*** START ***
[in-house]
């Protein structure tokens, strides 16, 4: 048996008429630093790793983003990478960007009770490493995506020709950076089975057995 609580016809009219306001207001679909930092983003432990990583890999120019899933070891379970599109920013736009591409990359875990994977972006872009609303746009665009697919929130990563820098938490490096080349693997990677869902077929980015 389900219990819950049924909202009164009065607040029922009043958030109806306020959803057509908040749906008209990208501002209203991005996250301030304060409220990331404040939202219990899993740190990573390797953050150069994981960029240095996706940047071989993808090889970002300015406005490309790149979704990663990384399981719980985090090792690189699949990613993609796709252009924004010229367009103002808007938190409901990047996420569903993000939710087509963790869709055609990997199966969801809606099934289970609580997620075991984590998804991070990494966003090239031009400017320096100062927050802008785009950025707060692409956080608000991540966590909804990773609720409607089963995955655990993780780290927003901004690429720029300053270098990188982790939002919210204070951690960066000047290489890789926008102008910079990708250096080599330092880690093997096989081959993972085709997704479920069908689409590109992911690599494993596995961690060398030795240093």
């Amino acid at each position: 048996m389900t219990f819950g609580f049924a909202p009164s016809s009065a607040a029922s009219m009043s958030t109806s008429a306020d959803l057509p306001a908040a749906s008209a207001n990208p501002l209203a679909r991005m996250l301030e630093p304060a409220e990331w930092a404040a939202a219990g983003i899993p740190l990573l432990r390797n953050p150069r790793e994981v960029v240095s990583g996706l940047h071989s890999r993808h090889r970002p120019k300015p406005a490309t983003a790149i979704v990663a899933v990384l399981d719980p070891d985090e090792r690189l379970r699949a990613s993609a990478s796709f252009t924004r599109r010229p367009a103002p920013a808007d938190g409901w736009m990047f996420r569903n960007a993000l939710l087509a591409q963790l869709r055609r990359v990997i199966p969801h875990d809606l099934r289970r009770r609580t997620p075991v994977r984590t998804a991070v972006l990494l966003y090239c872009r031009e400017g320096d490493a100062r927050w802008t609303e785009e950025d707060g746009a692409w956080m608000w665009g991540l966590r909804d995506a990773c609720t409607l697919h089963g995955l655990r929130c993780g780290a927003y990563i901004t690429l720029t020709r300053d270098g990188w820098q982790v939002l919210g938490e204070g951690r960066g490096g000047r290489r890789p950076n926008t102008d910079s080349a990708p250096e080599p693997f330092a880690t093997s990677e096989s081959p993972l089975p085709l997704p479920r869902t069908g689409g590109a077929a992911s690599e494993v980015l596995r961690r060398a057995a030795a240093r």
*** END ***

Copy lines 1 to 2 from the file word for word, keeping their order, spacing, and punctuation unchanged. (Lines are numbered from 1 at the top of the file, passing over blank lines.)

[in-house]
């Protein structure tokens, strides 16, 4: 048996008429630093790793983003990478960007009770490493995506020709950076089975057995 609580016809009219306001207001679909930092983003432990990583890999120019899933070891379970599109920013736009591409990359875990994977972006872009609303746009665009697919929130990563820098938490490096080349693997990677869902077929980015 389900219990819950049924909202009164009065607040029922009043958030109806306020959803057509908040749906008209990208501002209203991005996250301030304060409220990331404040939202219990899993740190990573390797953050150069994981960029240095996706940047071989993808090889970002300015406005490309790149979704990663990384399981719980985090090792690189699949990613993609796709252009924004010229367009103002808007938190409901990047996420569903993000939710087509963790869709055609990997199966969801809606099934289970609580997620075991984590998804991070990494966003090239031009400017320096100062927050802008785009950025707060692409956080608000991540966590909804990773609720409607089963995955655990993780780290927003901004690429720029300053270098990188982790939002919210204070951690960066000047290489890789926008102008910079990708250096080599330092880690093997096989081959993972085709997704479920069908689409590109992911690599494993596995961690060398030795240093």